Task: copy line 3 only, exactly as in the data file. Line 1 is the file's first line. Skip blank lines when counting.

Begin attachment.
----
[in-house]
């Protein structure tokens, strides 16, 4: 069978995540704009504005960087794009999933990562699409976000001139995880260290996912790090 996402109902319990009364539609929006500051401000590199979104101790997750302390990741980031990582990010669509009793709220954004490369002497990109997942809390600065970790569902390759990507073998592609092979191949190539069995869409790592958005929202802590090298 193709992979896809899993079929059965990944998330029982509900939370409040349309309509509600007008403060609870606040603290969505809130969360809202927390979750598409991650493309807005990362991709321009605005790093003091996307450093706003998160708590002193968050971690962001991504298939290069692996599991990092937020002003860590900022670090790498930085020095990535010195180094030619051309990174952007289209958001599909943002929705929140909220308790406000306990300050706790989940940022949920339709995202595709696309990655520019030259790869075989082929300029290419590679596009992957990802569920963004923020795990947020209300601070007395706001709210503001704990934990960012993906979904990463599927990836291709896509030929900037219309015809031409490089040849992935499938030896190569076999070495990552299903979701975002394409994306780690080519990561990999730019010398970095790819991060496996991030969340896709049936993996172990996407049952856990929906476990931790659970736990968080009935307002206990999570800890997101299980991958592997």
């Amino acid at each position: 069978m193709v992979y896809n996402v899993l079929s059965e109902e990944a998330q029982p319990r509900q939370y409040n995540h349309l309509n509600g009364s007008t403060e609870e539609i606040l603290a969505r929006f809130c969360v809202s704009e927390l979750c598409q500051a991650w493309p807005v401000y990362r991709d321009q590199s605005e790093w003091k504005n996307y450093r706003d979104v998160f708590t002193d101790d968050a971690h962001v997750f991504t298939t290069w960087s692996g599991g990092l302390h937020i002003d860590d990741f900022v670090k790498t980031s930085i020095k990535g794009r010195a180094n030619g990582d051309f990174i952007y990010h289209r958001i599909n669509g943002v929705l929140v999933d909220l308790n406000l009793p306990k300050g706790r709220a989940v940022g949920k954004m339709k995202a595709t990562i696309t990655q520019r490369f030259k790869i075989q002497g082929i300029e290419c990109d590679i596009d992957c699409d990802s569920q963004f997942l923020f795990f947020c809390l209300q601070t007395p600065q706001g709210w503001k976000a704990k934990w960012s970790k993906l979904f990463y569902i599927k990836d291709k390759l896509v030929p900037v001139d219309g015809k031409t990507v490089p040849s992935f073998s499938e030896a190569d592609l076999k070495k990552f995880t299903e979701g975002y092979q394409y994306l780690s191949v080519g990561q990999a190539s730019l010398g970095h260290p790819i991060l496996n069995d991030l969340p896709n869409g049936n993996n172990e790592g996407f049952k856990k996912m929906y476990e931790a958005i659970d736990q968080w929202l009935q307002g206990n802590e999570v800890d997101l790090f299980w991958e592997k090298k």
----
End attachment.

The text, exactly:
């Amino acid at each position: 069978m193709v992979y896809n996402v899993l079929s059965e109902e990944a998330q029982p319990r509900q939370y409040n995540h349309l309509n509600g009364s007008t403060e609870e539609i606040l603290a969505r929006f809130c969360v809202s704009e927390l979750c598409q500051a991650w493309p807005v401000y990362r991709d321009q590199s605005e790093w003091k504005n996307y450093r706003d979104v998160f708590t002193d101790d968050a971690h962001v997750f991504t298939t290069w960087s692996g599991g990092l302390h937020i002003d860590d990741f900022v670090k790498t980031s930085i020095k990535g794009r010195a180094n030619g990582d051309f990174i952007y990010h289209r958001i599909n669509g943002v929705l929140v999933d909220l308790n406000l009793p306990k300050g706790r709220a989940v940022g949920k954004m339709k995202a595709t990562i696309t990655q520019r490369f030259k790869i075989q002497g082929i300029e290419c990109d590679i596009d992957c699409d990802s569920q963004f997942l923020f795990f947020c809390l209300q601070t007395p600065q706001g709210w503001k976000a704990k934990w960012s970790k993906l979904f990463y569902i599927k990836d291709k390759l896509v030929p900037v001139d219309g015809k031409t990507v490089p040849s992935f073998s499938e030896a190569d592609l076999k070495k990552f995880t299903e979701g975002y092979q394409y994306l780690s191949v080519g990561q990999a190539s730019l010398g970095h260290p790819i991060l496996n069995d991030l969340p896709n869409g049936n993996n172990e790592g996407f049952k856990k996912m929906y476990e931790a958005i659970d736990q968080w929202l009935q307002g206990n802590e999570v800890d997101l790090f299980w991958e592997k090298k």